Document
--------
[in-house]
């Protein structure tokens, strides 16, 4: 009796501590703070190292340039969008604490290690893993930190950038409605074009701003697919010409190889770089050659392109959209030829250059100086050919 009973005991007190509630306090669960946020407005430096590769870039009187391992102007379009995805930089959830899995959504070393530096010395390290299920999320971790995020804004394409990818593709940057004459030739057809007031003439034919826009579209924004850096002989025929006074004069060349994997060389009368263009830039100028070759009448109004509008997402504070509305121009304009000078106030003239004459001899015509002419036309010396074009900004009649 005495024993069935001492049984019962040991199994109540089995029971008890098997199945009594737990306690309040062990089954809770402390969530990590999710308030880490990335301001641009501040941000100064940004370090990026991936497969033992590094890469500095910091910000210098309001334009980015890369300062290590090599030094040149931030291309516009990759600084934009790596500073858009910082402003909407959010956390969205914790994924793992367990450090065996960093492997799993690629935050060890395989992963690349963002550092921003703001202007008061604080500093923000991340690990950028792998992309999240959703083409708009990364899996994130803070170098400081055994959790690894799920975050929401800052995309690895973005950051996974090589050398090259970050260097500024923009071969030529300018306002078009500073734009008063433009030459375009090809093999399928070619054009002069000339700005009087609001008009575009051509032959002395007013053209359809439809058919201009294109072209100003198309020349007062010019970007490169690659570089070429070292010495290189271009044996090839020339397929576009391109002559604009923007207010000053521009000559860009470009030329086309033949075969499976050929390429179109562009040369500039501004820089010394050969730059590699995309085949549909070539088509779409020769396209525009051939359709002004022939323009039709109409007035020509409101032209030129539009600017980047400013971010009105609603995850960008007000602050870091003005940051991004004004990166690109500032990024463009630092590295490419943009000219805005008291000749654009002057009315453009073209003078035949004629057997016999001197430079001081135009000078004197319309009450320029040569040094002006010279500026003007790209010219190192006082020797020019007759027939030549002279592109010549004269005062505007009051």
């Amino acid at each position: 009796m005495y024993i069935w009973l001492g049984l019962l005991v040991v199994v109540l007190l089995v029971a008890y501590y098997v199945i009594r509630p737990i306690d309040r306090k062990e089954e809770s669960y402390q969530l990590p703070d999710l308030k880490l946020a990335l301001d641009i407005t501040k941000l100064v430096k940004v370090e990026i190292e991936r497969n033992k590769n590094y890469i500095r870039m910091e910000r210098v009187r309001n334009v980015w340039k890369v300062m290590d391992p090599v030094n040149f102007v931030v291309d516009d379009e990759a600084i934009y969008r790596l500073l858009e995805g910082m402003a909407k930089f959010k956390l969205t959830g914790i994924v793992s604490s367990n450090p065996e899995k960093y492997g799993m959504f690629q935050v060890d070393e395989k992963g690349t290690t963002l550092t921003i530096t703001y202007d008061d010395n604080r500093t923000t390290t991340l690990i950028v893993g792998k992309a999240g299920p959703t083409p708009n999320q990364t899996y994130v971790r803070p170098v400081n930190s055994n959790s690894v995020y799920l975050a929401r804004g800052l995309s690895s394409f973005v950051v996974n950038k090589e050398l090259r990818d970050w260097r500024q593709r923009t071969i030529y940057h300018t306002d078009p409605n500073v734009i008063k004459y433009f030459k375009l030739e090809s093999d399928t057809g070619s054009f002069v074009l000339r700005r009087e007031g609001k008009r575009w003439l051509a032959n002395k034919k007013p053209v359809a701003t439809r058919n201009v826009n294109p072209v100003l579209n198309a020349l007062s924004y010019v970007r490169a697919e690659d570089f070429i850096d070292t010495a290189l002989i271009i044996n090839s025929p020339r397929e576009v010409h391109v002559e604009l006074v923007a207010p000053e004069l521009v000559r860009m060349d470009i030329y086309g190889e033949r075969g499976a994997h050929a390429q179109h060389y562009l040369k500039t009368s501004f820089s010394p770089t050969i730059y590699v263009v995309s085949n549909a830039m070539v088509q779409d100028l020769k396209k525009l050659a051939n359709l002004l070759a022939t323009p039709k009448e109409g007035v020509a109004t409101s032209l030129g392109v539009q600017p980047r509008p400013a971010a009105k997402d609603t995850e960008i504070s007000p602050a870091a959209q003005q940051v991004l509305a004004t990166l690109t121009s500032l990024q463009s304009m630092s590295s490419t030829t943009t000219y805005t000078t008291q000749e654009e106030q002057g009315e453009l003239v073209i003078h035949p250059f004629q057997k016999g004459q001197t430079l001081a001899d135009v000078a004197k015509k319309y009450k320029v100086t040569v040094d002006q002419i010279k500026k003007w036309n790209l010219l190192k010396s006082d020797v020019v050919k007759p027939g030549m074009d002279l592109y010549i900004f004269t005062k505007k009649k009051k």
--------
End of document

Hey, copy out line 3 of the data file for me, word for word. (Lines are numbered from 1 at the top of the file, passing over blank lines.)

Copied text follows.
């Amino acid at each position: 009796m005495y024993i069935w009973l001492g049984l019962l005991v040991v199994v109540l007190l089995v029971a008890y501590y098997v199945i009594r509630p737990i306690d309040r306090k062990e089954e809770s669960y402390q969530l990590p703070d999710l308030k880490l946020a990335l301001d641009i407005t501040k941000l100064v430096k940004v370090e990026i190292e991936r497969n033992k590769n590094y890469i500095r870039m910091e910000r210098v009187r309001n334009v980015w340039k890369v300062m290590d391992p090599v030094n040149f102007v931030v291309d516009d379009e990759a600084i934009y969008r790596l500073l858009e995805g910082m402003a909407k930089f959010k956390l969205t959830g914790i994924v793992s604490s367990n450090p065996e899995k960093y492997g799993m959504f690629q935050v060890d070393e395989k992963g690349t290690t963002l550092t921003i530096t703001y202007d008061d010395n604080r500093t923000t390290t991340l690990i950028v893993g792998k992309a999240g299920p959703t083409p708009n999320q990364t899996y994130v971790r803070p170098v400081n930190s055994n959790s690894v995020y799920l975050a929401r804004g800052l995309s690895s394409f973005v950051v996974n950038k090589e050398l090259r990818d970050w260097r500024q593709r923009t071969i030529y940057h300018t306002d078009p409605n500073v734009i008063k004459y433009f030459k375009l030739e090809s093999d399928t057809g070619s054009f002069v074009l000339r700005r009087e007031g609001k008009r575009w003439l051509a032959n002395k034919k007013p053209v359809a701003t439809r058919n201009v826009n294109p072209v100003l579209n198309a020349l007062s924004y010019v970007r490169a697919e690659d570089f070429i850096d070292t010495a290189l002989i271009i044996n090839s025929p020339r397929e576009v010409h391109v002559e604009l006074v923007a207010p000053e004069l521009v000559r860009m060349d470009i030329y086309g190889e033949r075969g499976a994997h050929a390429q179109h060389y562009l040369k500039t009368s501004f820089s010394p770089t050969i730059y590699v263009v995309s085949n549909a830039m070539v088509q779409d100028l020769k396209k525009l050659a051939n359709l002004l070759a022939t323009p039709k009448e109409g007035v020509a109004t409101s032209l030129g392109v539009q600017p980047r509008p400013a971010a009105k997402d609603t995850e960008i504070s007000p602050a870091a959209q003005q940051v991004l509305a004004t990166l690109t121009s500032l990024q463009s304009m630092s590295s490419t030829t943009t000219y805005t000078t008291q000749e654009e106030q002057g009315e453009l003239v073209i003078h035949p250059f004629q057997k016999g004459q001197t430079l001081a001899d135009v000078a004197k015509k319309y009450k320029v100086t040569v040094d002006q002419i010279k500026k003007w036309n790209l010219l190192k010396s006082d020797v020019v050919k007759p027939g030549m074009d002279l592109y010549i900004f004269t005062k505007k009649k009051k």